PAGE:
Originally Posted by dasanman69
How is this any different than Apple's 30 day return policy, or every other carriers 14 day policy?
You're not purchasing anything or signing any contracts. Even with return policies and early cancellation privileges, it's still a big psychological barrier to purchase a device and sign a long and complicated contract. Sending someone an iPhone with unlimited data and voice minutes without making an actual purchase (a credit preauthorization is different simply because no official transaction occurs if you return the phone) is a much easier decision than forking over real money and signing a real contract.
When I was piecing together an audio system, the specialty stores in my area allowed me to "borrow" their demo units for home trial. They would preauthorize a credit card for the full purchase price of the component, and I would sign the slip. After trying the components out at home, the store would hand the credit slip back to me when I return them. Psychologically, this is way easier than actually purchasing something just to try it out at home. Even with generous return policies, it's still more of a hassle, because the store already took your money and you're bringing something back to get that money back. The stores that allowed me to "borrow" their demo units and try the out at home without taking my money up front wound up getting my business.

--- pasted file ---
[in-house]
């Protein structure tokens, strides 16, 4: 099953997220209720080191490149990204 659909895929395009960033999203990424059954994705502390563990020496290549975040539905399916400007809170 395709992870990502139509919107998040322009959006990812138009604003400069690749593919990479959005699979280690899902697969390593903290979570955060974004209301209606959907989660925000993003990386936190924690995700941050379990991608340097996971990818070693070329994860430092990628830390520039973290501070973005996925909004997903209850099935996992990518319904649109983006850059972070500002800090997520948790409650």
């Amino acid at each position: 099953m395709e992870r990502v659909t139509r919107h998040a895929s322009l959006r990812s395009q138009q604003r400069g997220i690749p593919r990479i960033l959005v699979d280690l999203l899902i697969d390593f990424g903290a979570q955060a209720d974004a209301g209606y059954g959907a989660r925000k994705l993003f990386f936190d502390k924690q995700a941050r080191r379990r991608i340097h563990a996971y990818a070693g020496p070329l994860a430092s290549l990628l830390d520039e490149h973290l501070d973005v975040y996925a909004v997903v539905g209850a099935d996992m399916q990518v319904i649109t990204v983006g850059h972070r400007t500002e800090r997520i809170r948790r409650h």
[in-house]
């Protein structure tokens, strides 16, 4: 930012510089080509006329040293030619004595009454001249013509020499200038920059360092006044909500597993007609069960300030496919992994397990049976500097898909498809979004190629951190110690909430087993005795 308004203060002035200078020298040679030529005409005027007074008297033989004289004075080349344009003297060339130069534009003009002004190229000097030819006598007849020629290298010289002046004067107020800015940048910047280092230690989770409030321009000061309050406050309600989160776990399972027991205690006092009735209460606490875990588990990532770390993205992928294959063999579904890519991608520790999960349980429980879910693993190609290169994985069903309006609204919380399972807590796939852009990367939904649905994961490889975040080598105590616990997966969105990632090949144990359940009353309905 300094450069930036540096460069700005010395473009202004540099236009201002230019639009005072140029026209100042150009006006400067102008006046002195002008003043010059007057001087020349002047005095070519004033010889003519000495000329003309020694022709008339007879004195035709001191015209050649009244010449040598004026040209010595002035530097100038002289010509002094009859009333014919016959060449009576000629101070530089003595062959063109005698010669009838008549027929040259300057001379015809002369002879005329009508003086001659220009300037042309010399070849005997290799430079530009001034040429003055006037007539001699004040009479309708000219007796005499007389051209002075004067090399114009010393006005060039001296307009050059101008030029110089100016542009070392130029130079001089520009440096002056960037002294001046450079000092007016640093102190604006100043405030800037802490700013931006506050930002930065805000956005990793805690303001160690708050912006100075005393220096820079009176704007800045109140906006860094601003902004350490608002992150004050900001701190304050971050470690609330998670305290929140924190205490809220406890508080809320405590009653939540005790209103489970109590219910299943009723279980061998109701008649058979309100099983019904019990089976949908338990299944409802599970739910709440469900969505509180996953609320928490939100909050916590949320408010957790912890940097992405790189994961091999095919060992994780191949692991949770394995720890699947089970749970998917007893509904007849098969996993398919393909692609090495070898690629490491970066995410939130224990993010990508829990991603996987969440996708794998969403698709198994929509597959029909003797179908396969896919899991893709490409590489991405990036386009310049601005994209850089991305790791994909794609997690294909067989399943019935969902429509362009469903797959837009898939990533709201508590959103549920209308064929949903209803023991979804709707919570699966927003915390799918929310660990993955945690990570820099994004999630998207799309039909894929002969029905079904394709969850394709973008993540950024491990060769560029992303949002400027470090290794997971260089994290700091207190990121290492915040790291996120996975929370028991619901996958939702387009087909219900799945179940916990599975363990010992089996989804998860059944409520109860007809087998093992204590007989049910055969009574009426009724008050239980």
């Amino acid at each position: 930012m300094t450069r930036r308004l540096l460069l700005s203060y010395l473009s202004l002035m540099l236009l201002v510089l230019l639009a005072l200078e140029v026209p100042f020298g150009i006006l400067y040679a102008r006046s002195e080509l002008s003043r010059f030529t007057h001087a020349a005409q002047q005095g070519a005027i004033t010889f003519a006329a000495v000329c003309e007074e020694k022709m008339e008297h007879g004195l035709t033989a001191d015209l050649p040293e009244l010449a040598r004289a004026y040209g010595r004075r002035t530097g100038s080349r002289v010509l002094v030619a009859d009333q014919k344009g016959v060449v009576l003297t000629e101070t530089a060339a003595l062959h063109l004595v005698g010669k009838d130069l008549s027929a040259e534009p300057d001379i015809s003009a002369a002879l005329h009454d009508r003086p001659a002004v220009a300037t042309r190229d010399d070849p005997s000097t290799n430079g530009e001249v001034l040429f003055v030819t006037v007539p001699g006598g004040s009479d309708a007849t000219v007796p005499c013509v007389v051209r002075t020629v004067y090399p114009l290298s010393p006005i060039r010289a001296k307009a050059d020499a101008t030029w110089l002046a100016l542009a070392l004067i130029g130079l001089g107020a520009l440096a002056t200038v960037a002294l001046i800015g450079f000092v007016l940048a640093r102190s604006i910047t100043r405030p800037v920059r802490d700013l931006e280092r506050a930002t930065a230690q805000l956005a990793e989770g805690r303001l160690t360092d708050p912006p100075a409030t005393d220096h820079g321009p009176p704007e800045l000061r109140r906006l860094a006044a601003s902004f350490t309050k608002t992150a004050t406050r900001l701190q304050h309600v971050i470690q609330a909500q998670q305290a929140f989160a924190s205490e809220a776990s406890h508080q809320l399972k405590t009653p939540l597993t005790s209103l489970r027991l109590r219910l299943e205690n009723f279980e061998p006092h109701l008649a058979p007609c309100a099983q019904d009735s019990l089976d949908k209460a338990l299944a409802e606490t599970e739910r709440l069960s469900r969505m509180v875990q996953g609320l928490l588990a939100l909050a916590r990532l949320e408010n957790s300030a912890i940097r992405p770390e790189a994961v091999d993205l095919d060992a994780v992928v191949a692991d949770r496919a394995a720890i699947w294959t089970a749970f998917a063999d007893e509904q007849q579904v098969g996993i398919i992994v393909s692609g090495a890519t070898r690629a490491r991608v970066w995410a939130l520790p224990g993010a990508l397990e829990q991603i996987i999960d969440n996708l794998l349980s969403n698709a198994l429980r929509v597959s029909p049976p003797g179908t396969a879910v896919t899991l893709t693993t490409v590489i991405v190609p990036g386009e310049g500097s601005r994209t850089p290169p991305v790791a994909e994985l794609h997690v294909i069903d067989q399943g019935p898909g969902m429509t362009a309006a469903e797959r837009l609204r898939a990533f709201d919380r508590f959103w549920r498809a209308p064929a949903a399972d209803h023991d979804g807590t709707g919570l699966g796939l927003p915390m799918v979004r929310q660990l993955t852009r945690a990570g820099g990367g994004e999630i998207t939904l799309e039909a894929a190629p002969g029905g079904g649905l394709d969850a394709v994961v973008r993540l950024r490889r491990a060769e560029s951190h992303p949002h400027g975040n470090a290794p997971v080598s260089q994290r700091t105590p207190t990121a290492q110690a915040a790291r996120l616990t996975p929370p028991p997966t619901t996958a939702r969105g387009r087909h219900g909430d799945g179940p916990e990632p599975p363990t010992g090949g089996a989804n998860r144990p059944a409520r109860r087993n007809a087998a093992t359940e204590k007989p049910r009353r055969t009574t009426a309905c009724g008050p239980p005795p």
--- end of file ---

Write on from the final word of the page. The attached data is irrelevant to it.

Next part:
With audio components, something that sounds one way at a retail store might sound way different at home. That's why you don't want to buy without trying. Cell phones are sort of similar in that the reception or data speed might be fine in-store, but you bring the phone home and you might find the network quality differs a lot. T-Mobile's supposed weakness is their network, so this is their way of leveling the playing field. And with Apple, they have not made as strong a market penetration with T-Mobile as they would like, so allowing free trials of the iPhone 5s works to Apple's benefit as well.
T-Mobile's goal is 1 million test drives. Will be interesting to see how many of those test drives wind up switching carriers, and how many of them wind up switching phones. I'm happy with the 5s, but I will still gladly test drive an iPhone 6 just to see if the new phone's compelling and if I find the new form factor tolerable (I already view the 5s as somewhat larger than ideal).